How many bottles of Tequila will I need? And then, there's beer and wine, our signature drinks, Whiskey, mixers, soda, ... Aaaaahh!
Yes, it can be overwhelming to decide whether you will need 4 cases or 10 cases of wine. A decision that might cost you an easy $500 because the amounts will vary whether you throw a pool party with some buddies, you get married with 200 witnesses, or if you are Google throwing an office party (still waiting for that invite).
This is why we decided to write this easy guide to follow when calculating how much your guests will need.
Again, if any of this gets too complicated or you are just too lazy to do it yourself (which is totally fine, we don't judge), just let us know and we'll get your shopping list ready in no-time.
Brace yourselves, this will be a long post!
1. General Idea / Open Bar
Before we proceed, a word of warning:
MOST IMPORTANTLY, YOU WILL HAVE TO KNOW YOUR CROWD
We can calculate all day, but if you know that only 2 people on your party like Vodka-Soda and that the rest consists of exclusive wine drinkers, adjust for that.
(Here again, if you let us know, we'll help you adjust your list)
Calculation & Explanation (Disclaimer: Includes Math!)
On average, guests will drink 1 drink per hour, given that the event is at least 4 hours.
(For shorter events, we have an additional factor mentioned on the bottom of the post*)
We came to a conclusion that overall guests will split up:
- 30% beer
- 35% wine
- 35% cocktails
(Further abbreviations will be B, W, C)
Example: 100 people, 6 hours, Full Bar
Total: 600 drinks served
Beer: 600 x 0.3 = 180
Wine: 600 x 0.35 = 210
Cocktails (a.k.a. booze): 600 x 0.35 = 210
Believe it or not, having an open bar is the easiest calculation to do as you are pretty much done with the Math now. All you are doing now is deciding brands.
One bottle of booze will approximately hold 35 servings and we're talking about the 1.75L bottles. These big ones are good to save some money. Buying in bulk is always cheaper!
For an open bar, you want to have Vodka, Gin, and Whiskey, for sure. Optionally you can opt for Tequila and Rum.
You need 210 servings of wine? Divide that by 4 and you got the amount of bottles you need (52).
But hold it right there! Don't forget to get some white and red wine.
Usually, you can split it right in the middle (50% red, 50% white), although depending on the circumstances and your crowd, this will change.
For example, in August, people will rather grab a cold glass of bubbly or white wine, whereas with certain foods or in the colder months, people rely on red wine.
If you are having a toast, make sure everyone (over 21) gets 1 serving of Champagne. With serving sizes smaller than wine, you can go with 6 servings per 750ml bottle.
Beer's easy. 1 bottle = 1 serving.
Try to have one darker (or stronger) and one lighter option for your peeps.
If you would like to go out and buy a keg, please do! People LOVE kegs, especially because it's so rarely seen and so tasty.
In 12oz cups (it's those red SOLO cups), one keg will serve 165 servings. We recommend getting 9oz cups if you go for that option as it will keep the beer in the cup fresher (= 220 servings).
Keg sizes can also vary: a regular keg holds 15 1/2 gallons, whereas a pony keg will only hold 7.5 gallons.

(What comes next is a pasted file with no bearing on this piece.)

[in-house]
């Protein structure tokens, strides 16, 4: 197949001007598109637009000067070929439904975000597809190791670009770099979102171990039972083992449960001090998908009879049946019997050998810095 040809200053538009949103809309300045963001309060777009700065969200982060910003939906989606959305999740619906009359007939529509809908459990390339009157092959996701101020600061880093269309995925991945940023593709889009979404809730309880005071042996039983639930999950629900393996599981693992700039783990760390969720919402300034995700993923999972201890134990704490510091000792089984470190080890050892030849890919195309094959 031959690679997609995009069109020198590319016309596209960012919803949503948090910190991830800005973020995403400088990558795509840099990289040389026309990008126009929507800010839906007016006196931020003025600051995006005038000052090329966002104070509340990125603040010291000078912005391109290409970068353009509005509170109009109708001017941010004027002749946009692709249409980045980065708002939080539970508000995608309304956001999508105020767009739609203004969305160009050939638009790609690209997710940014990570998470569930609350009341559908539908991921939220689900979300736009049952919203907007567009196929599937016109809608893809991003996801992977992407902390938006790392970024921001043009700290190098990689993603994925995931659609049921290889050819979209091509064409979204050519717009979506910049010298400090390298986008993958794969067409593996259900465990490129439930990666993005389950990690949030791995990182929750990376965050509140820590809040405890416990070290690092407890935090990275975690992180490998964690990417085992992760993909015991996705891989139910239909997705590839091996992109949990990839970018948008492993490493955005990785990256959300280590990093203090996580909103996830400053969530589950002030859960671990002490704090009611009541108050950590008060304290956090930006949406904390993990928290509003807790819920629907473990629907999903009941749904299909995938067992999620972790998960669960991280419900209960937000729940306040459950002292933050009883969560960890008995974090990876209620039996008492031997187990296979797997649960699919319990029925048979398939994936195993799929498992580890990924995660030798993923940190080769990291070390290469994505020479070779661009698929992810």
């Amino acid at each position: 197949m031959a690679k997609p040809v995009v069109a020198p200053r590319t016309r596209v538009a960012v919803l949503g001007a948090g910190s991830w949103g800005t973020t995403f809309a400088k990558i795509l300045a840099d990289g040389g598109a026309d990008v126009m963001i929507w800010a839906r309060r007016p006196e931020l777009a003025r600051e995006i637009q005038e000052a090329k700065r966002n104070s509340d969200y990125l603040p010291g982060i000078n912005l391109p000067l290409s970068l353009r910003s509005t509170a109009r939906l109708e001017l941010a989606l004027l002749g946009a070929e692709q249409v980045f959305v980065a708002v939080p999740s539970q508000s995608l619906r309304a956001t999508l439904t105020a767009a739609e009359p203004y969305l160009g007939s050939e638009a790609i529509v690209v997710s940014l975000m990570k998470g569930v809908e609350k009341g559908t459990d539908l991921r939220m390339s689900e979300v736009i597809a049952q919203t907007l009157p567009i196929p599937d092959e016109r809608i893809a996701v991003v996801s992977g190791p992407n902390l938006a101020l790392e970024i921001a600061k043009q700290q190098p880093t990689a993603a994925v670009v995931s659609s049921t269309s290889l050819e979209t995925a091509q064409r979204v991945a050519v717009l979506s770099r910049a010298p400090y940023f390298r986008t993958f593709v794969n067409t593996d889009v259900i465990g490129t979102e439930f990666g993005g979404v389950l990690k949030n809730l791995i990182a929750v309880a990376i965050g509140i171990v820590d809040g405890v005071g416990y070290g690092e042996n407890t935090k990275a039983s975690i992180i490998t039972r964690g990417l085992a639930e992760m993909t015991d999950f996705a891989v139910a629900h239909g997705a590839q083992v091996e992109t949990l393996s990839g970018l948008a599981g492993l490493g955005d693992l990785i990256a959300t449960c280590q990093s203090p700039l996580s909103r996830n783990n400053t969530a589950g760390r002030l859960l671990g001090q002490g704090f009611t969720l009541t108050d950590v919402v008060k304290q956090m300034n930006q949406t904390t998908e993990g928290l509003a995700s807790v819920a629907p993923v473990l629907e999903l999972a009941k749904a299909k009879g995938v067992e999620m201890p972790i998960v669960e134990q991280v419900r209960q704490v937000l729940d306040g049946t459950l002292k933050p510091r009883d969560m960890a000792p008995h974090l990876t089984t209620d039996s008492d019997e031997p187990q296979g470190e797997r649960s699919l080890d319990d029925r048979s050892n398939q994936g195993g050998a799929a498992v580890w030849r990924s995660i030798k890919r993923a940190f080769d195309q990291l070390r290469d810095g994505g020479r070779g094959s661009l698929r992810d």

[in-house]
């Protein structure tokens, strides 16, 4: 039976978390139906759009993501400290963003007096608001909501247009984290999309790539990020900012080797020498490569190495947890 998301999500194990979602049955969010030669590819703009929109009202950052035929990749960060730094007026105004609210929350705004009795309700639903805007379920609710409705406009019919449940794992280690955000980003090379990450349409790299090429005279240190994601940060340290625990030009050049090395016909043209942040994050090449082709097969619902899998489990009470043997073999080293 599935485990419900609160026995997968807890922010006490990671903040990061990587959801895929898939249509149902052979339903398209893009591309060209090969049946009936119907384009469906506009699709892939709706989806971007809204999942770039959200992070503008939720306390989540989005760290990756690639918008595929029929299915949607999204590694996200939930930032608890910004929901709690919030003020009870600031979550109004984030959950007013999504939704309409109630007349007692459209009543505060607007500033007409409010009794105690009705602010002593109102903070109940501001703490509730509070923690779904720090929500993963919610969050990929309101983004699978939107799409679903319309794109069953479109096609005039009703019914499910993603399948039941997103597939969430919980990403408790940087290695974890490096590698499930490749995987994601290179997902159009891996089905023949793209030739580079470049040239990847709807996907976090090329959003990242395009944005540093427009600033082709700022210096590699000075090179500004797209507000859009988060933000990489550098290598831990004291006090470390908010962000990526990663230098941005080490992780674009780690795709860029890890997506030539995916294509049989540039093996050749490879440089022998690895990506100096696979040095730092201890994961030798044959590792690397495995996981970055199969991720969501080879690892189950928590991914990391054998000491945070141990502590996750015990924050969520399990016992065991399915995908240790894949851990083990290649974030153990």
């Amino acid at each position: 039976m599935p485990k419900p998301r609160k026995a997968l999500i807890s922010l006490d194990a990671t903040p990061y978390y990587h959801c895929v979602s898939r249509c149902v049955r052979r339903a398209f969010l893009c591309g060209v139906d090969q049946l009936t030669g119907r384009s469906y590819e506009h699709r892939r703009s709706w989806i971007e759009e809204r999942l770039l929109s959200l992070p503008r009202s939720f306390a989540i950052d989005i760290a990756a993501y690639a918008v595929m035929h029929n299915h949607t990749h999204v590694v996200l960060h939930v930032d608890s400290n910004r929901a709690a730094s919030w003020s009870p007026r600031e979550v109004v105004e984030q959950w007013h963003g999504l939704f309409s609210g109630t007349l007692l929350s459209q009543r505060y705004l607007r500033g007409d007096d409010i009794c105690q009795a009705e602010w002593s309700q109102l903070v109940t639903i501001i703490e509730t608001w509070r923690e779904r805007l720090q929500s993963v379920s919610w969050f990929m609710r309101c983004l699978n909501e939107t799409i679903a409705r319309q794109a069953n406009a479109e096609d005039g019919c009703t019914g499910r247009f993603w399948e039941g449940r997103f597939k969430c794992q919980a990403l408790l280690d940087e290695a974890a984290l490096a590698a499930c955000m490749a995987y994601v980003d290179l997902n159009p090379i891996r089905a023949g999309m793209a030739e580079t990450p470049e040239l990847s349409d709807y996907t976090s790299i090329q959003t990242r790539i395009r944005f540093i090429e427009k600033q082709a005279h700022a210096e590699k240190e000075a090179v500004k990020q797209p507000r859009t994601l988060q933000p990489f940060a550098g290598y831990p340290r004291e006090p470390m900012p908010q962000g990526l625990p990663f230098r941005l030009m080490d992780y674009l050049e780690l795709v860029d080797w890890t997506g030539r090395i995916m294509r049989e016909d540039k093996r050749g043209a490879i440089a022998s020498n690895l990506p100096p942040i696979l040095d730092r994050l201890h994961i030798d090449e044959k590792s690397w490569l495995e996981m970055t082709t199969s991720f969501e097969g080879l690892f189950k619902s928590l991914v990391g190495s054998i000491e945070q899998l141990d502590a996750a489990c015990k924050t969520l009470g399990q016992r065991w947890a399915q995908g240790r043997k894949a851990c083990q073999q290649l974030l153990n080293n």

Servings x cup size (e.g. 9oz or 12oz) EXAMPLE: 180 x 9oz
------------------------------- ------------- = 0.81 (= 1 full size keg)
Keg size (oz) 1984oz (full size)
Mixers & Garnishes
Most typically: Lemons & Limes Juices (cranberry & orange)
Soda (at least Coke/Diet Coke)
2. Beer & Wine ONLY
You might be inclined to do beer and wine only, either because of personal preference, because you don't want people to get wasted within minutes (again, know your crowd!), or simply because your venue says you can't have any hard liquor.
The same rules as above apply, only the calculation is a little different.
From our experience, the numbers are received as follows:
Total Servings x 0.37 = Servings of Beer
(Example: 600 x 0.37 = 222 servings)
Total Servings x 0.63 = Servings of Wine
(Example: 600 x 0.63 = 378)
Divide by 4 for bottles: 94 bottles)
3. Signature Drinks
If you are planning on doing some seriously advanced signature drinks (not just Gin-Tonic, but a Blue Cadillac Margaritas as an example) please just ask us. We have a complicated, but efficient and accurate calculation system to give you the exact amounts you will need for your event calculated to the smallest detail. We should really patent that thing...
4. Other Factors
Time of the event will be a crucial factor for the amount of alcohol people can digest. If the bar is only open for an hour, you start chugging, whereas if you have 7 hours, you will at least try not to be blackout drunk after 3 hours.
Since you already know how to calculate the average, simply multiply the total with the factor below and you should be good to go:
2 hours or less (a.k.a. the quicky): 2
2-3 hours: 1.5
4+ hours: 1
If our example event above would be just 2.5 hours:
600 servings x 1.5 = 900
It might seem a little counter-intuitive, but in the beginning, people always drink a little faster than they probably should.
Budget plays a big roll when planning any type of get-together. Lots of alcohol can be expensive, so make sure to buy in bulk!
A BYOB party is also a great alternative, where you can provide the mixers and your guests bring the booze. Always fun to see what everyone turns up with.
That's all we got for now. If you have any more tips & tricks, don't forget to comment below!
Now, get yourself a drink. You deserve it!